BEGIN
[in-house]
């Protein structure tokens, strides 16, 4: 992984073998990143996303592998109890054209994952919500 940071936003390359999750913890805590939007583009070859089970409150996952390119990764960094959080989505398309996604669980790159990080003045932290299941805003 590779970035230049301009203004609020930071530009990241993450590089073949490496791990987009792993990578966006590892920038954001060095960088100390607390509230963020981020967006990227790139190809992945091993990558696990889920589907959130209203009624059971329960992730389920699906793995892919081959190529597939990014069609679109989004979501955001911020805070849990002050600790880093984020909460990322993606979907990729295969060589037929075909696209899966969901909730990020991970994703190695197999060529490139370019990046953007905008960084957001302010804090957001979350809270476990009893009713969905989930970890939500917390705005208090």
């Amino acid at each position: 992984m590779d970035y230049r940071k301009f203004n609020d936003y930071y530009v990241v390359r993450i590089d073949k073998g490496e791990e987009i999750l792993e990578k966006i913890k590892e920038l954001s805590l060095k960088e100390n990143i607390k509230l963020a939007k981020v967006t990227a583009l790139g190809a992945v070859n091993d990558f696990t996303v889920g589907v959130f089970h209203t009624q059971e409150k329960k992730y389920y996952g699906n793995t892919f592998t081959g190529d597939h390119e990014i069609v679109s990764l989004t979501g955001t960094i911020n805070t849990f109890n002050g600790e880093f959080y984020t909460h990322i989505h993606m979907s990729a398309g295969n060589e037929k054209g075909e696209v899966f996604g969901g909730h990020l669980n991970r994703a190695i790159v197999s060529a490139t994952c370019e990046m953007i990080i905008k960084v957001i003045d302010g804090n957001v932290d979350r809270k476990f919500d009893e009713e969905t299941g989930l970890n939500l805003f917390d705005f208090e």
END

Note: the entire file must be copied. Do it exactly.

[in-house]
């Protein structure tokens, strides 16, 4: 992984073998990143996303592998109890054209994952919500 940071936003390359999750913890805590939007583009070859089970409150996952390119990764960094959080989505398309996604669980790159990080003045932290299941805003 590779970035230049301009203004609020930071530009990241993450590089073949490496791990987009792993990578966006590892920038954001060095960088100390607390509230963020981020967006990227790139190809992945091993990558696990889920589907959130209203009624059971329960992730389920699906793995892919081959190529597939990014069609679109989004979501955001911020805070849990002050600790880093984020909460990322993606979907990729295969060589037929075909696209899966969901909730990020991970994703190695197999060529490139370019990046953007905008960084957001302010804090957001979350809270476990009893009713969905989930970890939500917390705005208090």
């Amino acid at each position: 992984m590779d970035y230049r940071k301009f203004n609020d936003y930071y530009v990241v390359r993450i590089d073949k073998g490496e791990e987009i999750l792993e990578k966006i913890k590892e920038l954001s805590l060095k960088e100390n990143i607390k509230l963020a939007k981020v967006t990227a583009l790139g190809a992945v070859n091993d990558f696990t996303v889920g589907v959130f089970h209203t009624q059971e409150k329960k992730y389920y996952g699906n793995t892919f592998t081959g190529d597939h390119e990014i069609v679109s990764l989004t979501g955001t960094i911020n805070t849990f109890n002050g600790e880093f959080y984020t909460h990322i989505h993606m979907s990729a398309g295969n060589e037929k054209g075909e696209v899966f996604g969901g909730h990020l669980n991970r994703a190695i790159v197999s060529a490139t994952c370019e990046m953007i990080i905008k960084v957001i003045d302010g804090n957001v932290d979350r809270k476990f919500d009893e009713e969905t299941g989930l970890n939500l805003f917390d705005f208090e």